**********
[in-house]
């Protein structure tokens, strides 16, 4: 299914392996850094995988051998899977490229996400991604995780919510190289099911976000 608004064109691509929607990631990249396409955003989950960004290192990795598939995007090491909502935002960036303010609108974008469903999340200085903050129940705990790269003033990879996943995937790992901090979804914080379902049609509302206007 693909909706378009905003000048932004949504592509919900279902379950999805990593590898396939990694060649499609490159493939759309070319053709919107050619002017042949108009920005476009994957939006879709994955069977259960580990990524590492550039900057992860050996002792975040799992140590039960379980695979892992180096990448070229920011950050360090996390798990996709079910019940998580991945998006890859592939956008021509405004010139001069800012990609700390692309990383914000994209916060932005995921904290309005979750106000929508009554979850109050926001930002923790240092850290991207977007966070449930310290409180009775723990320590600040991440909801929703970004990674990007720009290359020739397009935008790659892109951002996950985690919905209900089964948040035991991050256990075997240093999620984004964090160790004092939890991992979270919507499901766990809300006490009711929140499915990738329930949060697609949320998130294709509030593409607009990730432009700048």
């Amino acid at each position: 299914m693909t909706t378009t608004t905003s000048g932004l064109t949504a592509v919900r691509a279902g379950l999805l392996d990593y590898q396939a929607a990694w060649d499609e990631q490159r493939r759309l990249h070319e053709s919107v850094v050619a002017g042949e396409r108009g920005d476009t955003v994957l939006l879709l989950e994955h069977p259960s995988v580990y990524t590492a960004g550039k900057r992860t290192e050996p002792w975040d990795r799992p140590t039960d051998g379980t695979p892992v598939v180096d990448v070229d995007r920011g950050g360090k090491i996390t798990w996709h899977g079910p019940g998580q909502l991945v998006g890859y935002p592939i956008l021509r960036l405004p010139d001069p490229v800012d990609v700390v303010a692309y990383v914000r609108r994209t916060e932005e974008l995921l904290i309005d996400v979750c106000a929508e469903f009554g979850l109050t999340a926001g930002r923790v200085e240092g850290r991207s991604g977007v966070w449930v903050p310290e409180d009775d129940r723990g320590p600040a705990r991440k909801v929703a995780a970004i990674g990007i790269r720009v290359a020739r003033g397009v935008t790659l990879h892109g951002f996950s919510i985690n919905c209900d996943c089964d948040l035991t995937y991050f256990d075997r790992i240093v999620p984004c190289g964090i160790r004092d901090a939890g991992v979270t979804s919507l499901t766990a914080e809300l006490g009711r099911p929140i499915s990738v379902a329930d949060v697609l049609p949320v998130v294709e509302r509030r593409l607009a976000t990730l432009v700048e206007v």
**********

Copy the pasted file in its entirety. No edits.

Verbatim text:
[in-house]
């Protein structure tokens, strides 16, 4: 299914392996850094995988051998899977490229996400991604995780919510190289099911976000 608004064109691509929607990631990249396409955003989950960004290192990795598939995007090491909502935002960036303010609108974008469903999340200085903050129940705990790269003033990879996943995937790992901090979804914080379902049609509302206007 693909909706378009905003000048932004949504592509919900279902379950999805990593590898396939990694060649499609490159493939759309070319053709919107050619002017042949108009920005476009994957939006879709994955069977259960580990990524590492550039900057992860050996002792975040799992140590039960379980695979892992180096990448070229920011950050360090996390798990996709079910019940998580991945998006890859592939956008021509405004010139001069800012990609700390692309990383914000994209916060932005995921904290309005979750106000929508009554979850109050926001930002923790240092850290991207977007966070449930310290409180009775723990320590600040991440909801929703970004990674990007720009290359020739397009935008790659892109951002996950985690919905209900089964948040035991991050256990075997240093999620984004964090160790004092939890991992979270919507499901766990809300006490009711929140499915990738329930949060697609949320998130294709509030593409607009990730432009700048």
């Amino acid at each position: 299914m693909t909706t378009t608004t905003s000048g932004l064109t949504a592509v919900r691509a279902g379950l999805l392996d990593y590898q396939a929607a990694w060649d499609e990631q490159r493939r759309l990249h070319e053709s919107v850094v050619a002017g042949e396409r108009g920005d476009t955003v994957l939006l879709l989950e994955h069977p259960s995988v580990y990524t590492a960004g550039k900057r992860t290192e050996p002792w975040d990795r799992p140590t039960d051998g379980t695979p892992v598939v180096d990448v070229d995007r920011g950050g360090k090491i996390t798990w996709h899977g079910p019940g998580q909502l991945v998006g890859y935002p592939i956008l021509r960036l405004p010139d001069p490229v800012d990609v700390v303010a692309y990383v914000r609108r994209t916060e932005e974008l995921l904290i309005d996400v979750c106000a929508e469903f009554g979850l109050t999340a926001g930002r923790v200085e240092g850290r991207s991604g977007v966070w449930v903050p310290e409180d009775d129940r723990g320590p600040a705990r991440k909801v929703a995780a970004i990674g990007i790269r720009v290359a020739r003033g397009v935008t790659l990879h892109g951002f996950s919510i985690n919905c209900d996943c089964d948040l035991t995937y991050f256990d075997r790992i240093v999620p984004c190289g964090i160790r004092d901090a939890g991992v979270t979804s919507l499901t766990a914080e809300l006490g009711r099911p929140i499915s990738v379902a329930d949060v697609l049609p949320v998130v294709e509302r509030r593409l607009a976000t990730l432009v700048e206007v």